Firefighters Honor 9/11 Fallen Brothers at Pacific Coast Triathlon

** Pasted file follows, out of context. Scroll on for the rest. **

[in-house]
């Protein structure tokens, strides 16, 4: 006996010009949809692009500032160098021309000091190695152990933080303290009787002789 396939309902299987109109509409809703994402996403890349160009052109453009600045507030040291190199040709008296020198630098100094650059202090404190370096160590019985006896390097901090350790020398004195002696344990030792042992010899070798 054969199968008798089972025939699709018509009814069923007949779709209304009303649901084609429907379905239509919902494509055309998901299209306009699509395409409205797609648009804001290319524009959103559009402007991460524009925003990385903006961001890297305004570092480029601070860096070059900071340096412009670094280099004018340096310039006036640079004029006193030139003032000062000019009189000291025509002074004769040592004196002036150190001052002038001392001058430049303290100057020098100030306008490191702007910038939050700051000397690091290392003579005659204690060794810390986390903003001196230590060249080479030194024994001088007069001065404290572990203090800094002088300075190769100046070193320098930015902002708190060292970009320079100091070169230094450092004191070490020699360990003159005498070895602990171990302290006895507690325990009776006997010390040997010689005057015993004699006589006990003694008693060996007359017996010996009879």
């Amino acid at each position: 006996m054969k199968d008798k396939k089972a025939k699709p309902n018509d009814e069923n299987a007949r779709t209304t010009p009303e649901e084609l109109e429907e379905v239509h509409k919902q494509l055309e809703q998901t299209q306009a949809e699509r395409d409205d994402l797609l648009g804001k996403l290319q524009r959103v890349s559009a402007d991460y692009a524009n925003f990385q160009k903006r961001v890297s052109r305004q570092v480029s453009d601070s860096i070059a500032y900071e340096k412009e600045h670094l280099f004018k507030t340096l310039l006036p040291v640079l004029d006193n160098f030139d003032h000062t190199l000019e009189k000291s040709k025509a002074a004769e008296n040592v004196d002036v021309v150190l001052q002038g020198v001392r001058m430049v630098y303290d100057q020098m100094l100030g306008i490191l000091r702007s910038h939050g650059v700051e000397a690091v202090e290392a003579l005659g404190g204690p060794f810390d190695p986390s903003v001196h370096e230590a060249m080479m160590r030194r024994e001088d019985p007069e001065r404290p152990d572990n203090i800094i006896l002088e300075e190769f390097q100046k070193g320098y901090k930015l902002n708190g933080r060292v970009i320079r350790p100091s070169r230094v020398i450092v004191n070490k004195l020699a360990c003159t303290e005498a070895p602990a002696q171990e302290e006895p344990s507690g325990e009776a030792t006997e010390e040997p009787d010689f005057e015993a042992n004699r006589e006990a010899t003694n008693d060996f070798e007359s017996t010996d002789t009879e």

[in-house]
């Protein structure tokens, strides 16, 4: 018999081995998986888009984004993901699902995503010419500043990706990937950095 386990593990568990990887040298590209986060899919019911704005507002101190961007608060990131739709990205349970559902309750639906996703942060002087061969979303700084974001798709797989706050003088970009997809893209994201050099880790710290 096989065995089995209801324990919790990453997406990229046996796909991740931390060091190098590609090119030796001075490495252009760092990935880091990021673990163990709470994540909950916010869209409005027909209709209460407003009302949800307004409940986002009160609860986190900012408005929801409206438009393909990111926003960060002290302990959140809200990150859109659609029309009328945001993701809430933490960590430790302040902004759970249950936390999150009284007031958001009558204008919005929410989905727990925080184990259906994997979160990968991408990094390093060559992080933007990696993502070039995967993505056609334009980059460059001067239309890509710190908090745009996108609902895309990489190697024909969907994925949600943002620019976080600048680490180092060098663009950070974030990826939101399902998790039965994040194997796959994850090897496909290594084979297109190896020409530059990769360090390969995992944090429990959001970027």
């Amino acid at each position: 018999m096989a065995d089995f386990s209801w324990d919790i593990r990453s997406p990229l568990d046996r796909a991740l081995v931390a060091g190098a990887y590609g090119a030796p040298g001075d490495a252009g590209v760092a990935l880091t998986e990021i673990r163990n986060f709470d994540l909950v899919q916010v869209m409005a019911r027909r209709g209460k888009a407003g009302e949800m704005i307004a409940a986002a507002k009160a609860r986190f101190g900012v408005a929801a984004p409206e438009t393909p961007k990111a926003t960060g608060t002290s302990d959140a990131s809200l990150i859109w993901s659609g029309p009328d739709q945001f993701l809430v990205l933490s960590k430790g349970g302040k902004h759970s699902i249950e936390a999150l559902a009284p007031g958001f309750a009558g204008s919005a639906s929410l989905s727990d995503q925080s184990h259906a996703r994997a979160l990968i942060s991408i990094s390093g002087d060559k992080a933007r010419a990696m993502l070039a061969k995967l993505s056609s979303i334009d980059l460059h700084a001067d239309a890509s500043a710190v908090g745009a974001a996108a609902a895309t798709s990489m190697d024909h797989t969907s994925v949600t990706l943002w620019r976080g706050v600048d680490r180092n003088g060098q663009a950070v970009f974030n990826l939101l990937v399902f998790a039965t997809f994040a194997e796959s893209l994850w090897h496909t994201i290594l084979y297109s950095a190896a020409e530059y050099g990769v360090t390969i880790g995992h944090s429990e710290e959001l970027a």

KT Tape is honored to have been a sponsor of the Pacific Coast Triathlon held on the anniversary of September 11, 2011 in Crystal Cove, California.  The Race Director of the Pacific Coast Tri shared with us this moving article about the event, written by David Whiting in the Orange County Register, “When Finishing Time Takes Second Place”:  Tiny lights from bicyclists peer into the darkness along Pacific Coast Highway early Sunday morning as two firefighters prepare for the Pacific Coast Triathlon. Stationed in Washington, D.C., Dennis Carmody and Daniel Gerdy are in Orange County courtesy of Race Director Bill Leach just to take part in this triathlon. Washington, D.C. firefighters Dennis Carmody (left) and Daniel Gerdy cross the finish line on Sunday after running three miles in full gear including boots. The run was part of the Pacific Coast Triathlon in Crystal Cove State Park. The number “343” sticks in their minds. It’s the number tattooed on the arm of Jason Teter, a firefighter from Huntington Beach I recently interviewed who rode his bike across country to honor his brothers who died in 9/11. It’s also the number Carmody, recently mentioned in an email. And before this day is over, Carmody and Gerdy will do something for that number that transforms this race into something that transcends triathlon. The start  As hundreds of athletes descend a steep hill to the beach, the sun breaks the eastern horizon. But the clouds are so thick, it’s a gradual dawn. This is only Carmody’s second swim-bike-run triathlon and Gerdy’s first. It’s also the first time Gerdy has swum in the ocean. To be sure, these men have faced tougher things than swimming in salt water. They’ve tackled numerous mountain triathlons that require kayaking, mountain biking and trail running. But that’s just training. For a living and to serve, these men walk into burning buildings. Still, this day is special. The firefighters are here take on a challenge that reminds what the 343 firefighters faced in New York. Yes, it pales in comparison. But Carmody and Gerdy aren’t here to imitate fallen heroes. They are here to honor them. “Three-two-one!” The race is on. The swim  Carmody and Gerdy disappear into the white foam of the waves hitting the beach. Wetsuits keep them warm from the chill of the water. But within minutes, it is blood pumping through muscle that warms. After heading directly out to sea, they swim right at the first big yellow buoy. They slip past kelp waving from the depths. As they breathe left, the sea is emerald green. As they turn their bodies right, the sun breaks through the clouds. Through their goggles, they see liquid gold. The clouds shimmer silver. It’s impossible not to think of the firefighters who gave it their all at the World Trade Center. The pair churns past a second yellow buoy. The last and final buoy is just ahead. Turning right again, the pair head directly for the beach. Thirteen minutes after leaving land, Gerdy is back on solid ground. Three minutes later, Carmody joins him. How fit are firefighters? Their times smoke. The bike  Many athletes walk up the steep hill. The firefighters run. It jogs the memory of what firefighters faced inside the twin towers, carrying more than 40 pounds of gear up thousands of stairs. As they run, Carmody and Gerdy start pulling off their wetsuits. They stare at their loaner bicycles, crazy triathlon machines with little pointy handles sticking straight ahead. But the firefighters barely pause. Handling a finicky tri bike is nothing compared to taming a fire hose pumping more than 100 gallons per minute. Some say it is like handling a living, breathing beast. The firefighters turn onto Pacific Coast Highway. They crank down a hill and zoom up another. They make a tight u-turn and fly north on PCH. After completing two six-mile loops, they jet into the triathlon’s transition area. They set their bikes aside and head toward two piles. Carmody, dad to 3-year-old son Tommy, and Gerdy, father of 14-month-old daughter Adyline, start putting on things that help keep them alive at work. Heavy boots, thick pants, thick coats, fire helmets. They aim to cover the triathlon’s run portion wearing firefighting gear. It weighs more than twice the bicycles they have just ridden. The run  As Carmody pulls on his coat he is reminded of one of the firefighters who died on 9/11. His name was Stephen Siller, and he was on his way home from work when the first plane hit. Siller turned around but was told he couldn’t drive back through the Brooklyn Battery Tunnel. So Siller grabbed his bag of gear and ran to the World Trade Center. It was three miles – the same distance as Carmody and Gerdy will run. Just before Carmody and Gerdy head out, they grab two flags. Carmody carries Old Glory. Gerdy runs with a red flag with gold lettering: “We remember our fallen brothers.” The flags recall an earlier email Carmody sent me. In it, he explained what Siller’s action’s meant: “Total selflessness, a disregard for our own safety when others are in danger.” Carmody added, “That's why we come to work each day...to save lives.” As Gerdy and Carmody run, something exceptionally rare happens during the middle of a race. Athletes intent on posting competitive times stop in their tracks. When they see Carmody and Gerdy, they whoop. They shake the firefighters’ hands. They high-five. They fist bump. Cars on Pacific Coast Highway slow to a crawl. Drivers honk. Passengers wave. As the firefighters head toward the finish line, Carmody can feel sweat sloshing in his boots. Gerdy can feel large blisters growing larger. The discomfort disappears as a crowd of several hundred claps and cheers. But there is no smiling for the firefighters. This is a solemn celebration. The firefighters have fulfilled their mission. They know the crowd isn’t cheering for two guys named Dennis Carmody and Daniel Gerdy. The crowd is cheering for men such as Stephen Siller and his 342 brothers. To read more about the DC Firefighters and Pacific Coast Tri, visit the Orange County Register website.